Why we all need to be feminists

Michael Rowe shared this on Facebook with the following comment: “I can’t help but wonder what it would look like if a male author who had sold 30 million copies of one book (in this case, THE THORN BIRDS, which was made into the second-highest rated miniseries of all time) was eulogized as being “plain of feature and certainly overweight,” especially in the first paragraph of his obituary. I’m still wondering, because I just can’t picture it happening. (Photo by @vanbadham, via Twitter.)

Thanks Peter K for sharing.

12 thoughts on “Why we all need to be feminists

  1. Anonymous, first, that sentence didn’t appear until the 4th paragraph, 2nd, the obit was written by his wife. It was not the opening paragraph in the obit of a famous person who lived a fascinating life with two brilliant careers. Plus, that “nevertheless was woman of wit and warmth” is a real kicker. At least the “but” after Mr. Saxe’s continues to refer to his appearance, not “nevertheless he was smart”.

  2. Anonymous, first, that sentence didn’t appear until the 4th paragraph, 2nd, the obit was written by his wife. It was not the opening paragraph in the obit of a famous person who lived a fascinating life with two brilliant careers. Plus, that “nevertheless was woman of wit and warmth” is a real kicker. At least the “but” after Mr. Saxe’s continues to refer to his appearance, not “nevertheless he was smart”.

  3. I’m not sure why that’s a difference that makes a difference, Merry. I just found it funny that, the very day someone here says “I can’t picture it happening” to a man, it happened to a man. That very day.

    But now the challenge is to find an obituary of a famous man who lived a fascinating life with more than one career, written by someone who is not the spouse of the deceased, and that contains a critical description of the appearance of the deceased in the first paragraph. Tall order, but here’s one that comes to mind immediately:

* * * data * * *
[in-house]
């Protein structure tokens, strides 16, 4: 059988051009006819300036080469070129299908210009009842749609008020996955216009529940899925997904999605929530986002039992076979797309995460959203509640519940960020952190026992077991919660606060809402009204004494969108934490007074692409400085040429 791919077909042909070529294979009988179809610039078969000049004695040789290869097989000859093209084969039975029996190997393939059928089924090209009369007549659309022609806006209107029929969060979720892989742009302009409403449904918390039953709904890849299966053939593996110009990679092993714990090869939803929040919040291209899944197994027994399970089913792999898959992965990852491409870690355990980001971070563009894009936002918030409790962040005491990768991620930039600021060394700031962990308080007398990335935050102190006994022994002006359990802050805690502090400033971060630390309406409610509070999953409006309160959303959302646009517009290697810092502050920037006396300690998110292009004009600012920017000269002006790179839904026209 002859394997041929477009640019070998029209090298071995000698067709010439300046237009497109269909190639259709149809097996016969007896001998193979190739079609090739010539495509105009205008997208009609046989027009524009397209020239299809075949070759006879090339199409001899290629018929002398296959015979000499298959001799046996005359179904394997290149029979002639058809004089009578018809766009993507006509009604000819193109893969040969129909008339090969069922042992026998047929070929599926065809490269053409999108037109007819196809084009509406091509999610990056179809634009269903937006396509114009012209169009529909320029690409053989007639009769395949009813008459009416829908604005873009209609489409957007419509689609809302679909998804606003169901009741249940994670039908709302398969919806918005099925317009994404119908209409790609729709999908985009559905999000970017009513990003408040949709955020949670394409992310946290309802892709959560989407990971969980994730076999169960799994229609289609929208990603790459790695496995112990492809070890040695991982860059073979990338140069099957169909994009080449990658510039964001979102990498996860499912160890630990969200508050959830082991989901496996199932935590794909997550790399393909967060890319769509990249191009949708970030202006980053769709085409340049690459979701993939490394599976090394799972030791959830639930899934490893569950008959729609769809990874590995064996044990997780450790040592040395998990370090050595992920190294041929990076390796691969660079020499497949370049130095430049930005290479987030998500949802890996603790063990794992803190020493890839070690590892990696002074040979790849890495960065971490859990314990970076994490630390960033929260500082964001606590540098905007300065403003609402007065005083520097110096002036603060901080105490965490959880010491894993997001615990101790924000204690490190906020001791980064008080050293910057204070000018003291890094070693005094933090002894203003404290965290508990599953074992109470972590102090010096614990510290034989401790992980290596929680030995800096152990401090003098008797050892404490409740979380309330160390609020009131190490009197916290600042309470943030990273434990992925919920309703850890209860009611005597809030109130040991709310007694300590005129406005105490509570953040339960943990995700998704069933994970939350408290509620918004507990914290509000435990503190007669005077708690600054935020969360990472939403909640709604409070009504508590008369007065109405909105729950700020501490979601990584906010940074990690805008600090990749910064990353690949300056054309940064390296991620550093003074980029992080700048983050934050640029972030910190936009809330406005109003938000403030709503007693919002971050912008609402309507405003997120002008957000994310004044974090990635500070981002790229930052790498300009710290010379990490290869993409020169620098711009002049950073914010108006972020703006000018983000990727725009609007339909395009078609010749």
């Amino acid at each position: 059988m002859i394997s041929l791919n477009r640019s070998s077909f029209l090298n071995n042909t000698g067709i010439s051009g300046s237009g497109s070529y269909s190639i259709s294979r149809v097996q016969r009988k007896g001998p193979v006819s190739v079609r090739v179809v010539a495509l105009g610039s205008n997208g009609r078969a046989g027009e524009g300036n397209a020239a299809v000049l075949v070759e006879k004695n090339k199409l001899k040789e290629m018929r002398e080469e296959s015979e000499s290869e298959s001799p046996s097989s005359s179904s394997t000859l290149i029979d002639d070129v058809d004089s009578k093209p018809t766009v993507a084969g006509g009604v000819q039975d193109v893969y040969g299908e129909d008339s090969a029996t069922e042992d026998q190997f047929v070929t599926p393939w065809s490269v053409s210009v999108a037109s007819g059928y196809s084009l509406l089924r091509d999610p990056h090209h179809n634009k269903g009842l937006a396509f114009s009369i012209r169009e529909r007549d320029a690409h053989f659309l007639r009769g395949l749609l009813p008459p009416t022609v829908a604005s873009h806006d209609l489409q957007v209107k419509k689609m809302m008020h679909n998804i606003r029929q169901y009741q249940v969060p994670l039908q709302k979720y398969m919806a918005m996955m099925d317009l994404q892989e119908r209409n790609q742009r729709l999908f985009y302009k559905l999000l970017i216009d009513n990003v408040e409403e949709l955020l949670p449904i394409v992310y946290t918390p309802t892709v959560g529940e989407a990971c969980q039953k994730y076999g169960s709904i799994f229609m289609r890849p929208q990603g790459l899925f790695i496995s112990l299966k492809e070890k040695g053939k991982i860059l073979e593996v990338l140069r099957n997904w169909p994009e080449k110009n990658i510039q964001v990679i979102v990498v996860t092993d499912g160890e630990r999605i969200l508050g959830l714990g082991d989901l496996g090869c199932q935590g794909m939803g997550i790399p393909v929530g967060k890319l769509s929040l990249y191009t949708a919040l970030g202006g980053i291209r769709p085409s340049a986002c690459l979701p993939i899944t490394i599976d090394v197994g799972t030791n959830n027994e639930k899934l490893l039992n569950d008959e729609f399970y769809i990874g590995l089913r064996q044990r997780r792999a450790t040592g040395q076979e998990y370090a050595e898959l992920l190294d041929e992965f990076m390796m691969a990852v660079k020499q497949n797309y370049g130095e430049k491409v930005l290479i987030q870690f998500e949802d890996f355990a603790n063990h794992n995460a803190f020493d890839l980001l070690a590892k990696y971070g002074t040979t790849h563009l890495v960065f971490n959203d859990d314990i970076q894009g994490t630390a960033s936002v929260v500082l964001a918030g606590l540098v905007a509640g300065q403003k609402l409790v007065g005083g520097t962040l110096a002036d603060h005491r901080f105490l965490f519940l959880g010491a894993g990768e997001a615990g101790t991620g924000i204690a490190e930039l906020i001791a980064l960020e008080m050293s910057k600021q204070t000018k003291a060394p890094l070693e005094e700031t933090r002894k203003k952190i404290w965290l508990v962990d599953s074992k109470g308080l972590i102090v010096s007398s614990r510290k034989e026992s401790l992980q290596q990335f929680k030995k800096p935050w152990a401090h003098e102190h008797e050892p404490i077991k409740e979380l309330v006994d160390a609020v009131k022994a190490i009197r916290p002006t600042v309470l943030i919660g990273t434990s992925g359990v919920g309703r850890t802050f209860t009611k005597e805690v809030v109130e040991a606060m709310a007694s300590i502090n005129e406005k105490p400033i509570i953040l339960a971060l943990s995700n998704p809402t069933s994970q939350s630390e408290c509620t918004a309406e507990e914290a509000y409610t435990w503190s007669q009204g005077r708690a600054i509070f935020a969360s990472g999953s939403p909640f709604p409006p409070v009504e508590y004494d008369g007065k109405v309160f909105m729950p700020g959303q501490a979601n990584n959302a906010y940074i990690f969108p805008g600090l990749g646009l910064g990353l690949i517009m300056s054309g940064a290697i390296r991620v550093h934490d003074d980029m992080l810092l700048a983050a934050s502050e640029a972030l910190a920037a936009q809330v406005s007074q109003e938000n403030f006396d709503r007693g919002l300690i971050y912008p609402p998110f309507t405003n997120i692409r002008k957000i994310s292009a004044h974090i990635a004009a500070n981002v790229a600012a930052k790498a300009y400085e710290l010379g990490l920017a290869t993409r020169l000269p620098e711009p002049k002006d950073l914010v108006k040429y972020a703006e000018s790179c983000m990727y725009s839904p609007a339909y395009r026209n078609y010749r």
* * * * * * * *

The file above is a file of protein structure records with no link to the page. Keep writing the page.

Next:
H. L. Mencken’s obituary of William Jennings Bryan, Baltimore Evening Sun, July 27th, 1925:
    “It was plain to everyone, when Bryan came to Dayton, that his great days were behind him — that he was now definitely an old man, and headed at last for silence. There was a vague, unpleasant manginess about his appearance; he somehow seemed dirty, though a close glance showed him carefully shaved, and clad in immaculate linen. All the hair was gone from the dome of his head, and it had begun to fall out, too, behind his ears, like that of the late Samuel Gompers. The old resonance had departed from his voice: what was once a bugle blast had become reedy and quavering. Who knows that, like Demosthenes, he had a lisp? In his prime, under the magic of his eloquence, no one noticed it. But when he spoke at Dayton it was always audible.”

    Of course, it’s hard to find others now. If you Google “obituary” and “insulting”, all you get is hundreds and hundreds of discussions and reports of the single obituary you mention. Everyone’s talking about it. Saxe and Bryan and all the other men criticized for their appearance in their obituaries are SOL.

  4. Anonymous, do you happen to know whether, given Bryan’s hair loss and quavering voice at that point, he nevertheless had no trouble attracting women? Since Saxe’s obituary was written by his wife, he must have attracted at least one woman despite his baldness.

  5. I’m not that Anonymous, but I know Bryan was able to attract some women.
    But he didn’t talk about it in interviews.

  6. Hi, Susan.

    Being ‘plain of feature and certainly overweight’ didn’t stand in Colleen McCullough’s way, any more than it stood in Bryan’s. Her husband fell in love with her when they met in middle age, and she married him in 1984 at the age of 47.

  7. Anonymous @7: Google “obituary insulting -McCullough” to exclude any entries mentioning McCullough.

    We now return you to your regularly scheduled discussion.

  8. I thought Bryan met his wife, who became an attorney, when he was still fairly young. I don’t know about any other women who might have found him attractive in his advanced years. I haven’t read many interviews with him so I don’t know whether he discussed his attractiveness much. I suppose it’s possible that if McCullough hadn’t wanted an obituary that led with comment on her ability to attract men through wit and warmth, despite being plain and overweight, she wouldn’t have commented about those things in response to any interviewers.

Leave a Reply

Fill in your details below or click an icon to log in:

WordPress.com Logo

You are commenting using your WordPress.com account. Log Out / Change )

Twitter picture

You are commenting using your Twitter account. Log Out / Change )

Facebook photo

You are commenting using your Facebook account. Log Out / Change )

Google+ photo

You are commenting using your Google+ account. Log Out / Change )

Connecting to %s